Users apparently taught the millennial-imitating chatbot to make offensive statements.

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Microsoft has taken its new millennial-imitating chatbot offline after people apparently taught the artificial intelligence experiment to repeat offensive statements., a bot designed to converse with 18- to 24-year-old U.S. residents on Twitter, as well as on messaging services Kik and Groupme, is designed to learn from its interactions. “The more you chat with Tay the smarter she gets,” Microsoft’s Web page on the bot says. “So the experience can be more personalized for you.”

That personalized experience apparently included parroting back learned racist and other offensive comments.

In a statement, Microsoft said Tay was taken offline after “a coordinated effort by some users to abuse Tay’s commenting skills to have Tay respond in inappropriate ways.” Microsoft is making adjustments to the bot, the company said.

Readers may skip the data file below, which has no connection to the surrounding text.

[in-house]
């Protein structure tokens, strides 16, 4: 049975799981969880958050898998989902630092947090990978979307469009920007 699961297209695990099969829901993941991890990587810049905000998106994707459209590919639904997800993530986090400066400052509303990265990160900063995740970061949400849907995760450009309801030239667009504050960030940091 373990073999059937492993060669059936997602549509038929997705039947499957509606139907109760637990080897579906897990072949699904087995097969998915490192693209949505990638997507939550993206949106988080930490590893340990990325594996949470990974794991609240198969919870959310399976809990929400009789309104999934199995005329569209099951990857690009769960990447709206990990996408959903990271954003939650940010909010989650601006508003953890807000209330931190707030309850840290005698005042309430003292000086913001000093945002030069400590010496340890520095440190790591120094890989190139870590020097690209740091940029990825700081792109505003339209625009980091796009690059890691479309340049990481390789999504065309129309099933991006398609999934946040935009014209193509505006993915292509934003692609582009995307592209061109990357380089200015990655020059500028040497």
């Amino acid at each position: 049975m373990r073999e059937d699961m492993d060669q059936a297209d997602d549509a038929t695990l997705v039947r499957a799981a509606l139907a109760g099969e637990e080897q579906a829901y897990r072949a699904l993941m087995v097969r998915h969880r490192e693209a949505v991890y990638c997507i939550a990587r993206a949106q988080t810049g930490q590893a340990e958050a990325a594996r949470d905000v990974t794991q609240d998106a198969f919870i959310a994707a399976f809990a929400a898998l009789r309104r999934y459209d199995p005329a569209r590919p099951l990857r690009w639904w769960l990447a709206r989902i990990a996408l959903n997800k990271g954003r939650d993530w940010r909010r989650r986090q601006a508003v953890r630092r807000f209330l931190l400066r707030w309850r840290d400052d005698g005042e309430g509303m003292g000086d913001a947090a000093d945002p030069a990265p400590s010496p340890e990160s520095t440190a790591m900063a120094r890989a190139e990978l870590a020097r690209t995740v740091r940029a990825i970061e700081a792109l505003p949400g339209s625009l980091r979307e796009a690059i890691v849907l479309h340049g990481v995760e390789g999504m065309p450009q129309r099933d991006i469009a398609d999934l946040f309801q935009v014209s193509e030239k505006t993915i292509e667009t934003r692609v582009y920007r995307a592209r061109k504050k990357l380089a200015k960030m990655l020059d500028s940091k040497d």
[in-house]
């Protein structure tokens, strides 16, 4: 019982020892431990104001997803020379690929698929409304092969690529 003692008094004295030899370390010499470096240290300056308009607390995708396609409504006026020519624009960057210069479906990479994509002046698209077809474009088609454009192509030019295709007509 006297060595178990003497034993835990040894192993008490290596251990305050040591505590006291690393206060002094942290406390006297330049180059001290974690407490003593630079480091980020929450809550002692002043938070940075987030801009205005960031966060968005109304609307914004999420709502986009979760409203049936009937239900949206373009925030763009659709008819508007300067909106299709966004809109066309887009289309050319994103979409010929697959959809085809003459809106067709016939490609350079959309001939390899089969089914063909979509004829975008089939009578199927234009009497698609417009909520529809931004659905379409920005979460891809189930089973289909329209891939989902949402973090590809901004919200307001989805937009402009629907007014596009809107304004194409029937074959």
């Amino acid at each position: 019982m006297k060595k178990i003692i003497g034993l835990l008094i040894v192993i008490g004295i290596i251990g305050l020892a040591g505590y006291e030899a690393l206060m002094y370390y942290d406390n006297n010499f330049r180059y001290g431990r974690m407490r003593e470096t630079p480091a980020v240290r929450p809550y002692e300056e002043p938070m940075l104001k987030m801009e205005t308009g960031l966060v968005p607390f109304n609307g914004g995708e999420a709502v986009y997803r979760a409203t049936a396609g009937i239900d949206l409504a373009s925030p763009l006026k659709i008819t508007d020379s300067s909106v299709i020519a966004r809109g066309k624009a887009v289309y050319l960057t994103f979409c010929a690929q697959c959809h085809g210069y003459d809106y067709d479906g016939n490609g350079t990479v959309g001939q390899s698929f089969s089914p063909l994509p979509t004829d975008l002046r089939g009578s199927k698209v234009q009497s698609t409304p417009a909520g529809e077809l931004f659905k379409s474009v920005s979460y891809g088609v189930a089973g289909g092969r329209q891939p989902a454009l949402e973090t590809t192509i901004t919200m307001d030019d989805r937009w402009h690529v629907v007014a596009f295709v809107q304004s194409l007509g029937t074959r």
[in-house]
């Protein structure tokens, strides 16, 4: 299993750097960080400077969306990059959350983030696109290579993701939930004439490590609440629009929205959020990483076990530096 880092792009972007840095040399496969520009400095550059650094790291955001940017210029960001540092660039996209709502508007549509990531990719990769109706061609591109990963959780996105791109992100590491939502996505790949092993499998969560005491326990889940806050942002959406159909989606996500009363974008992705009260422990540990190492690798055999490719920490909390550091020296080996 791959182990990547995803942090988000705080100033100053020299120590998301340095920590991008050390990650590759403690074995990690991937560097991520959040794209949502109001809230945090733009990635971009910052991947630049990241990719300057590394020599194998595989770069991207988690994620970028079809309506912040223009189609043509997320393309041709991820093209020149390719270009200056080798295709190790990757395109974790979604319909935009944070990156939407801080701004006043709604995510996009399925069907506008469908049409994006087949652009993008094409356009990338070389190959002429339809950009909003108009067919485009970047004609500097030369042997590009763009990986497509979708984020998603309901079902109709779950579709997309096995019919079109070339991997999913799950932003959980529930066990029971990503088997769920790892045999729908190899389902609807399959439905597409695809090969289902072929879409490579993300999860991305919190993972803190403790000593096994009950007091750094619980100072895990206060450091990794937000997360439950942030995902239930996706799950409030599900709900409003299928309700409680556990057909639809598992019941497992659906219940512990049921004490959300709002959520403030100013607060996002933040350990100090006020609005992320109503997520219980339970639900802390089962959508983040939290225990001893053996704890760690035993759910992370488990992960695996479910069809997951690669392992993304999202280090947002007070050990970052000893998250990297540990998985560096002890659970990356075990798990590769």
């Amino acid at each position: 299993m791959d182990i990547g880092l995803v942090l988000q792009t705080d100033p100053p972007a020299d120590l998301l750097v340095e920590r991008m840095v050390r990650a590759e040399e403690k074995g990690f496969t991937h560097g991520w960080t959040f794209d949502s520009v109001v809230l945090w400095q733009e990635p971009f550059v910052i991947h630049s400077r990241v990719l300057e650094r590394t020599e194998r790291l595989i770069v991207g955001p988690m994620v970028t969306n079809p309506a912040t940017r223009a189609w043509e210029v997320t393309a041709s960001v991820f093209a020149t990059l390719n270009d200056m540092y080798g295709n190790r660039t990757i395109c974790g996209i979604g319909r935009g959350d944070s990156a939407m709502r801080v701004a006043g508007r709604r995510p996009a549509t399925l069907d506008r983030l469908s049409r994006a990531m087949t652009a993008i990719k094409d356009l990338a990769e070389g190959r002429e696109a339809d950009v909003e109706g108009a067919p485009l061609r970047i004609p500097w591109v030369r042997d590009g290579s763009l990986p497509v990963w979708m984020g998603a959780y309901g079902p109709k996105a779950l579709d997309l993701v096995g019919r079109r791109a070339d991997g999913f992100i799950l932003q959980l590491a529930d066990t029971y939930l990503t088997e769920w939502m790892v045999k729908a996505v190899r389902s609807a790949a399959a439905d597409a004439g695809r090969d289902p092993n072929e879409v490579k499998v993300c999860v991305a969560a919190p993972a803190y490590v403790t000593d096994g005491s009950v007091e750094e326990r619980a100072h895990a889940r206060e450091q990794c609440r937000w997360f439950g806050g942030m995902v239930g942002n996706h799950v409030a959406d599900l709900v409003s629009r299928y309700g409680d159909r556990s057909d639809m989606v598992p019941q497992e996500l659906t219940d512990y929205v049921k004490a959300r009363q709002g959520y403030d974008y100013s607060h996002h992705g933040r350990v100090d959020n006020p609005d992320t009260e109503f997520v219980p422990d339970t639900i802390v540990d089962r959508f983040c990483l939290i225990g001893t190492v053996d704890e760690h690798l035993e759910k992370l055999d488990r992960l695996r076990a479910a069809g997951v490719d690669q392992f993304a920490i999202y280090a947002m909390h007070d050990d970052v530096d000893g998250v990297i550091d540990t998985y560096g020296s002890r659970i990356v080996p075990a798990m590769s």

Twitter, in particular, can be a minefield for companies seeking software-inspired ways to interact with customers and potential fans, though few of the companies testing those waters have the artificial-intelligence chops of Microsoft.

In 2015, a Coca-Cola marketing campaign that turned negative tweets into charming, letter-based images was derailed after news site Gawker got Coke’s Twitter account to post passages from Adolf Hitler’s “Mein Kampf.” Twitter users have also made a game out of getting automatic replies from branded accounts to repeat slurs or other offensive material.